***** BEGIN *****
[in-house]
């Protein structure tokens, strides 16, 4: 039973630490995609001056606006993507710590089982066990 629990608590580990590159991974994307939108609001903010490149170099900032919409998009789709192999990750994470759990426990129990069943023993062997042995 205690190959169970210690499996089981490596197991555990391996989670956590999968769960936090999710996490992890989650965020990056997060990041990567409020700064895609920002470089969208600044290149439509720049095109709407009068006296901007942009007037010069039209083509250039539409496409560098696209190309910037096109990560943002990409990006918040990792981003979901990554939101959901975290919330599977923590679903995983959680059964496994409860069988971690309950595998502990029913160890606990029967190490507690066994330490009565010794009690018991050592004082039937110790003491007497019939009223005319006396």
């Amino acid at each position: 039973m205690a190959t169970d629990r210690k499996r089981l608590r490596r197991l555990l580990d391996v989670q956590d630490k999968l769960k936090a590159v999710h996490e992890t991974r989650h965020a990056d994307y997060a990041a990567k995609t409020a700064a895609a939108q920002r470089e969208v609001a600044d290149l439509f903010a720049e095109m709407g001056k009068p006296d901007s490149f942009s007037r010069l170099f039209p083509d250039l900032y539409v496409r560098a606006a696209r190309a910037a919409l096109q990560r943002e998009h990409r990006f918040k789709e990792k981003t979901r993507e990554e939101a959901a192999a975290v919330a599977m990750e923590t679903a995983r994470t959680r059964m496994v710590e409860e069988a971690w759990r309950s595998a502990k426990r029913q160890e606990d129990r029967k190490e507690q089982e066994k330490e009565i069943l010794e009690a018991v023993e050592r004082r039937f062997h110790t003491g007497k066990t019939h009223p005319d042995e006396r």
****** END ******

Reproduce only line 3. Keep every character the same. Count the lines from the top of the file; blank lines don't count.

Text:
């Amino acid at each position: 039973m205690a190959t169970d629990r210690k499996r089981l608590r490596r197991l555990l580990d391996v989670q956590d630490k999968l769960k936090a590159v999710h996490e992890t991974r989650h965020a990056d994307y997060a990041a990567k995609t409020a700064a895609a939108q920002r470089e969208v609001a600044d290149l439509f903010a720049e095109m709407g001056k009068p006296d901007s490149f942009s007037r010069l170099f039209p083509d250039l900032y539409v496409r560098a606006a696209r190309a910037a919409l096109q990560r943002e998009h990409r990006f918040k789709e990792k981003t979901r993507e990554e939101a959901a192999a975290v919330a599977m990750e923590t679903a995983r994470t959680r059964m496994v710590e409860e069988a971690w759990r309950s595998a502990k426990r029913q160890e606990d129990r029967k190490e507690q089982e066994k330490e009565i069943l010794e009690a018991v023993e050592r004082r039937f062997h110790t003491g007497k066990t019939h009223p005319d042995e006396r």